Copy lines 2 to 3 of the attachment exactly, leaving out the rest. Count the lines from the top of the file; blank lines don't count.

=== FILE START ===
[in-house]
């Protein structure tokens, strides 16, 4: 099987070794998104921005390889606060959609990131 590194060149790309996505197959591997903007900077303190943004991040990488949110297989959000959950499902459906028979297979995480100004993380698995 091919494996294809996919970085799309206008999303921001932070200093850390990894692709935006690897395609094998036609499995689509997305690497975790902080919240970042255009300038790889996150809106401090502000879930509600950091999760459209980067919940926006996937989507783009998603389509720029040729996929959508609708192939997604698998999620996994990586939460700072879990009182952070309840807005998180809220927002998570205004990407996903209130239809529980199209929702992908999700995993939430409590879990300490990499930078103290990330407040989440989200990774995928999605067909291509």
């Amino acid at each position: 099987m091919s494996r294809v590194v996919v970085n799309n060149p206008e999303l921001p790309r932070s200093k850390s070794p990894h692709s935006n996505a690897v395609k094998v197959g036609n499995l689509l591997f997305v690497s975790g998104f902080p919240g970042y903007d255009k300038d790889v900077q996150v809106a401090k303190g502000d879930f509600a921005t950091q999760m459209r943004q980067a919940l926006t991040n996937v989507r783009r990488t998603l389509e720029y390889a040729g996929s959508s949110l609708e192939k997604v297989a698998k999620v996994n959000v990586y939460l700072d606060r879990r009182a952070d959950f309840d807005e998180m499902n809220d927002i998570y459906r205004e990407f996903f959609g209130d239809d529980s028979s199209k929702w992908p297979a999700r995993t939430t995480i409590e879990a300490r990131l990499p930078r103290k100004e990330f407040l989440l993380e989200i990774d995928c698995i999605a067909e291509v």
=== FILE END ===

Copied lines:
């Protein structure tokens, strides 16, 4: 099987070794998104921005390889606060959609990131 590194060149790309996505197959591997903007900077303190943004991040990488949110297989959000959950499902459906028979297979995480100004993380698995 091919494996294809996919970085799309206008999303921001932070200093850390990894692709935006690897395609094998036609499995689509997305690497975790902080919240970042255009300038790889996150809106401090502000879930509600950091999760459209980067919940926006996937989507783009998603389509720029040729996929959508609708192939997604698998999620996994990586939460700072879990009182952070309840807005998180809220927002998570205004990407996903209130239809529980199209929702992908999700995993939430409590879990300490990499930078103290990330407040989440989200990774995928999605067909291509």
């Amino acid at each position: 099987m091919s494996r294809v590194v996919v970085n799309n060149p206008e999303l921001p790309r932070s200093k850390s070794p990894h692709s935006n996505a690897v395609k094998v197959g036609n499995l689509l591997f997305v690497s975790g998104f902080p919240g970042y903007d255009k300038d790889v900077q996150v809106a401090k303190g502000d879930f509600a921005t950091q999760m459209r943004q980067a919940l926006t991040n996937v989507r783009r990488t998603l389509e720029y390889a040729g996929s959508s949110l609708e192939k997604v297989a698998k999620v996994n959000v990586y939460l700072d606060r879990r009182a952070d959950f309840d807005e998180m499902n809220d927002i998570y459906r205004e990407f996903f959609g209130d239809d529980s028979s199209k929702w992908p297979a999700r995993t939430t995480i409590e879990a300490r990131l990499p930078r103290k100004e990330f407040l989440l993380e989200i990774d995928c698995i999605a067909e291509v």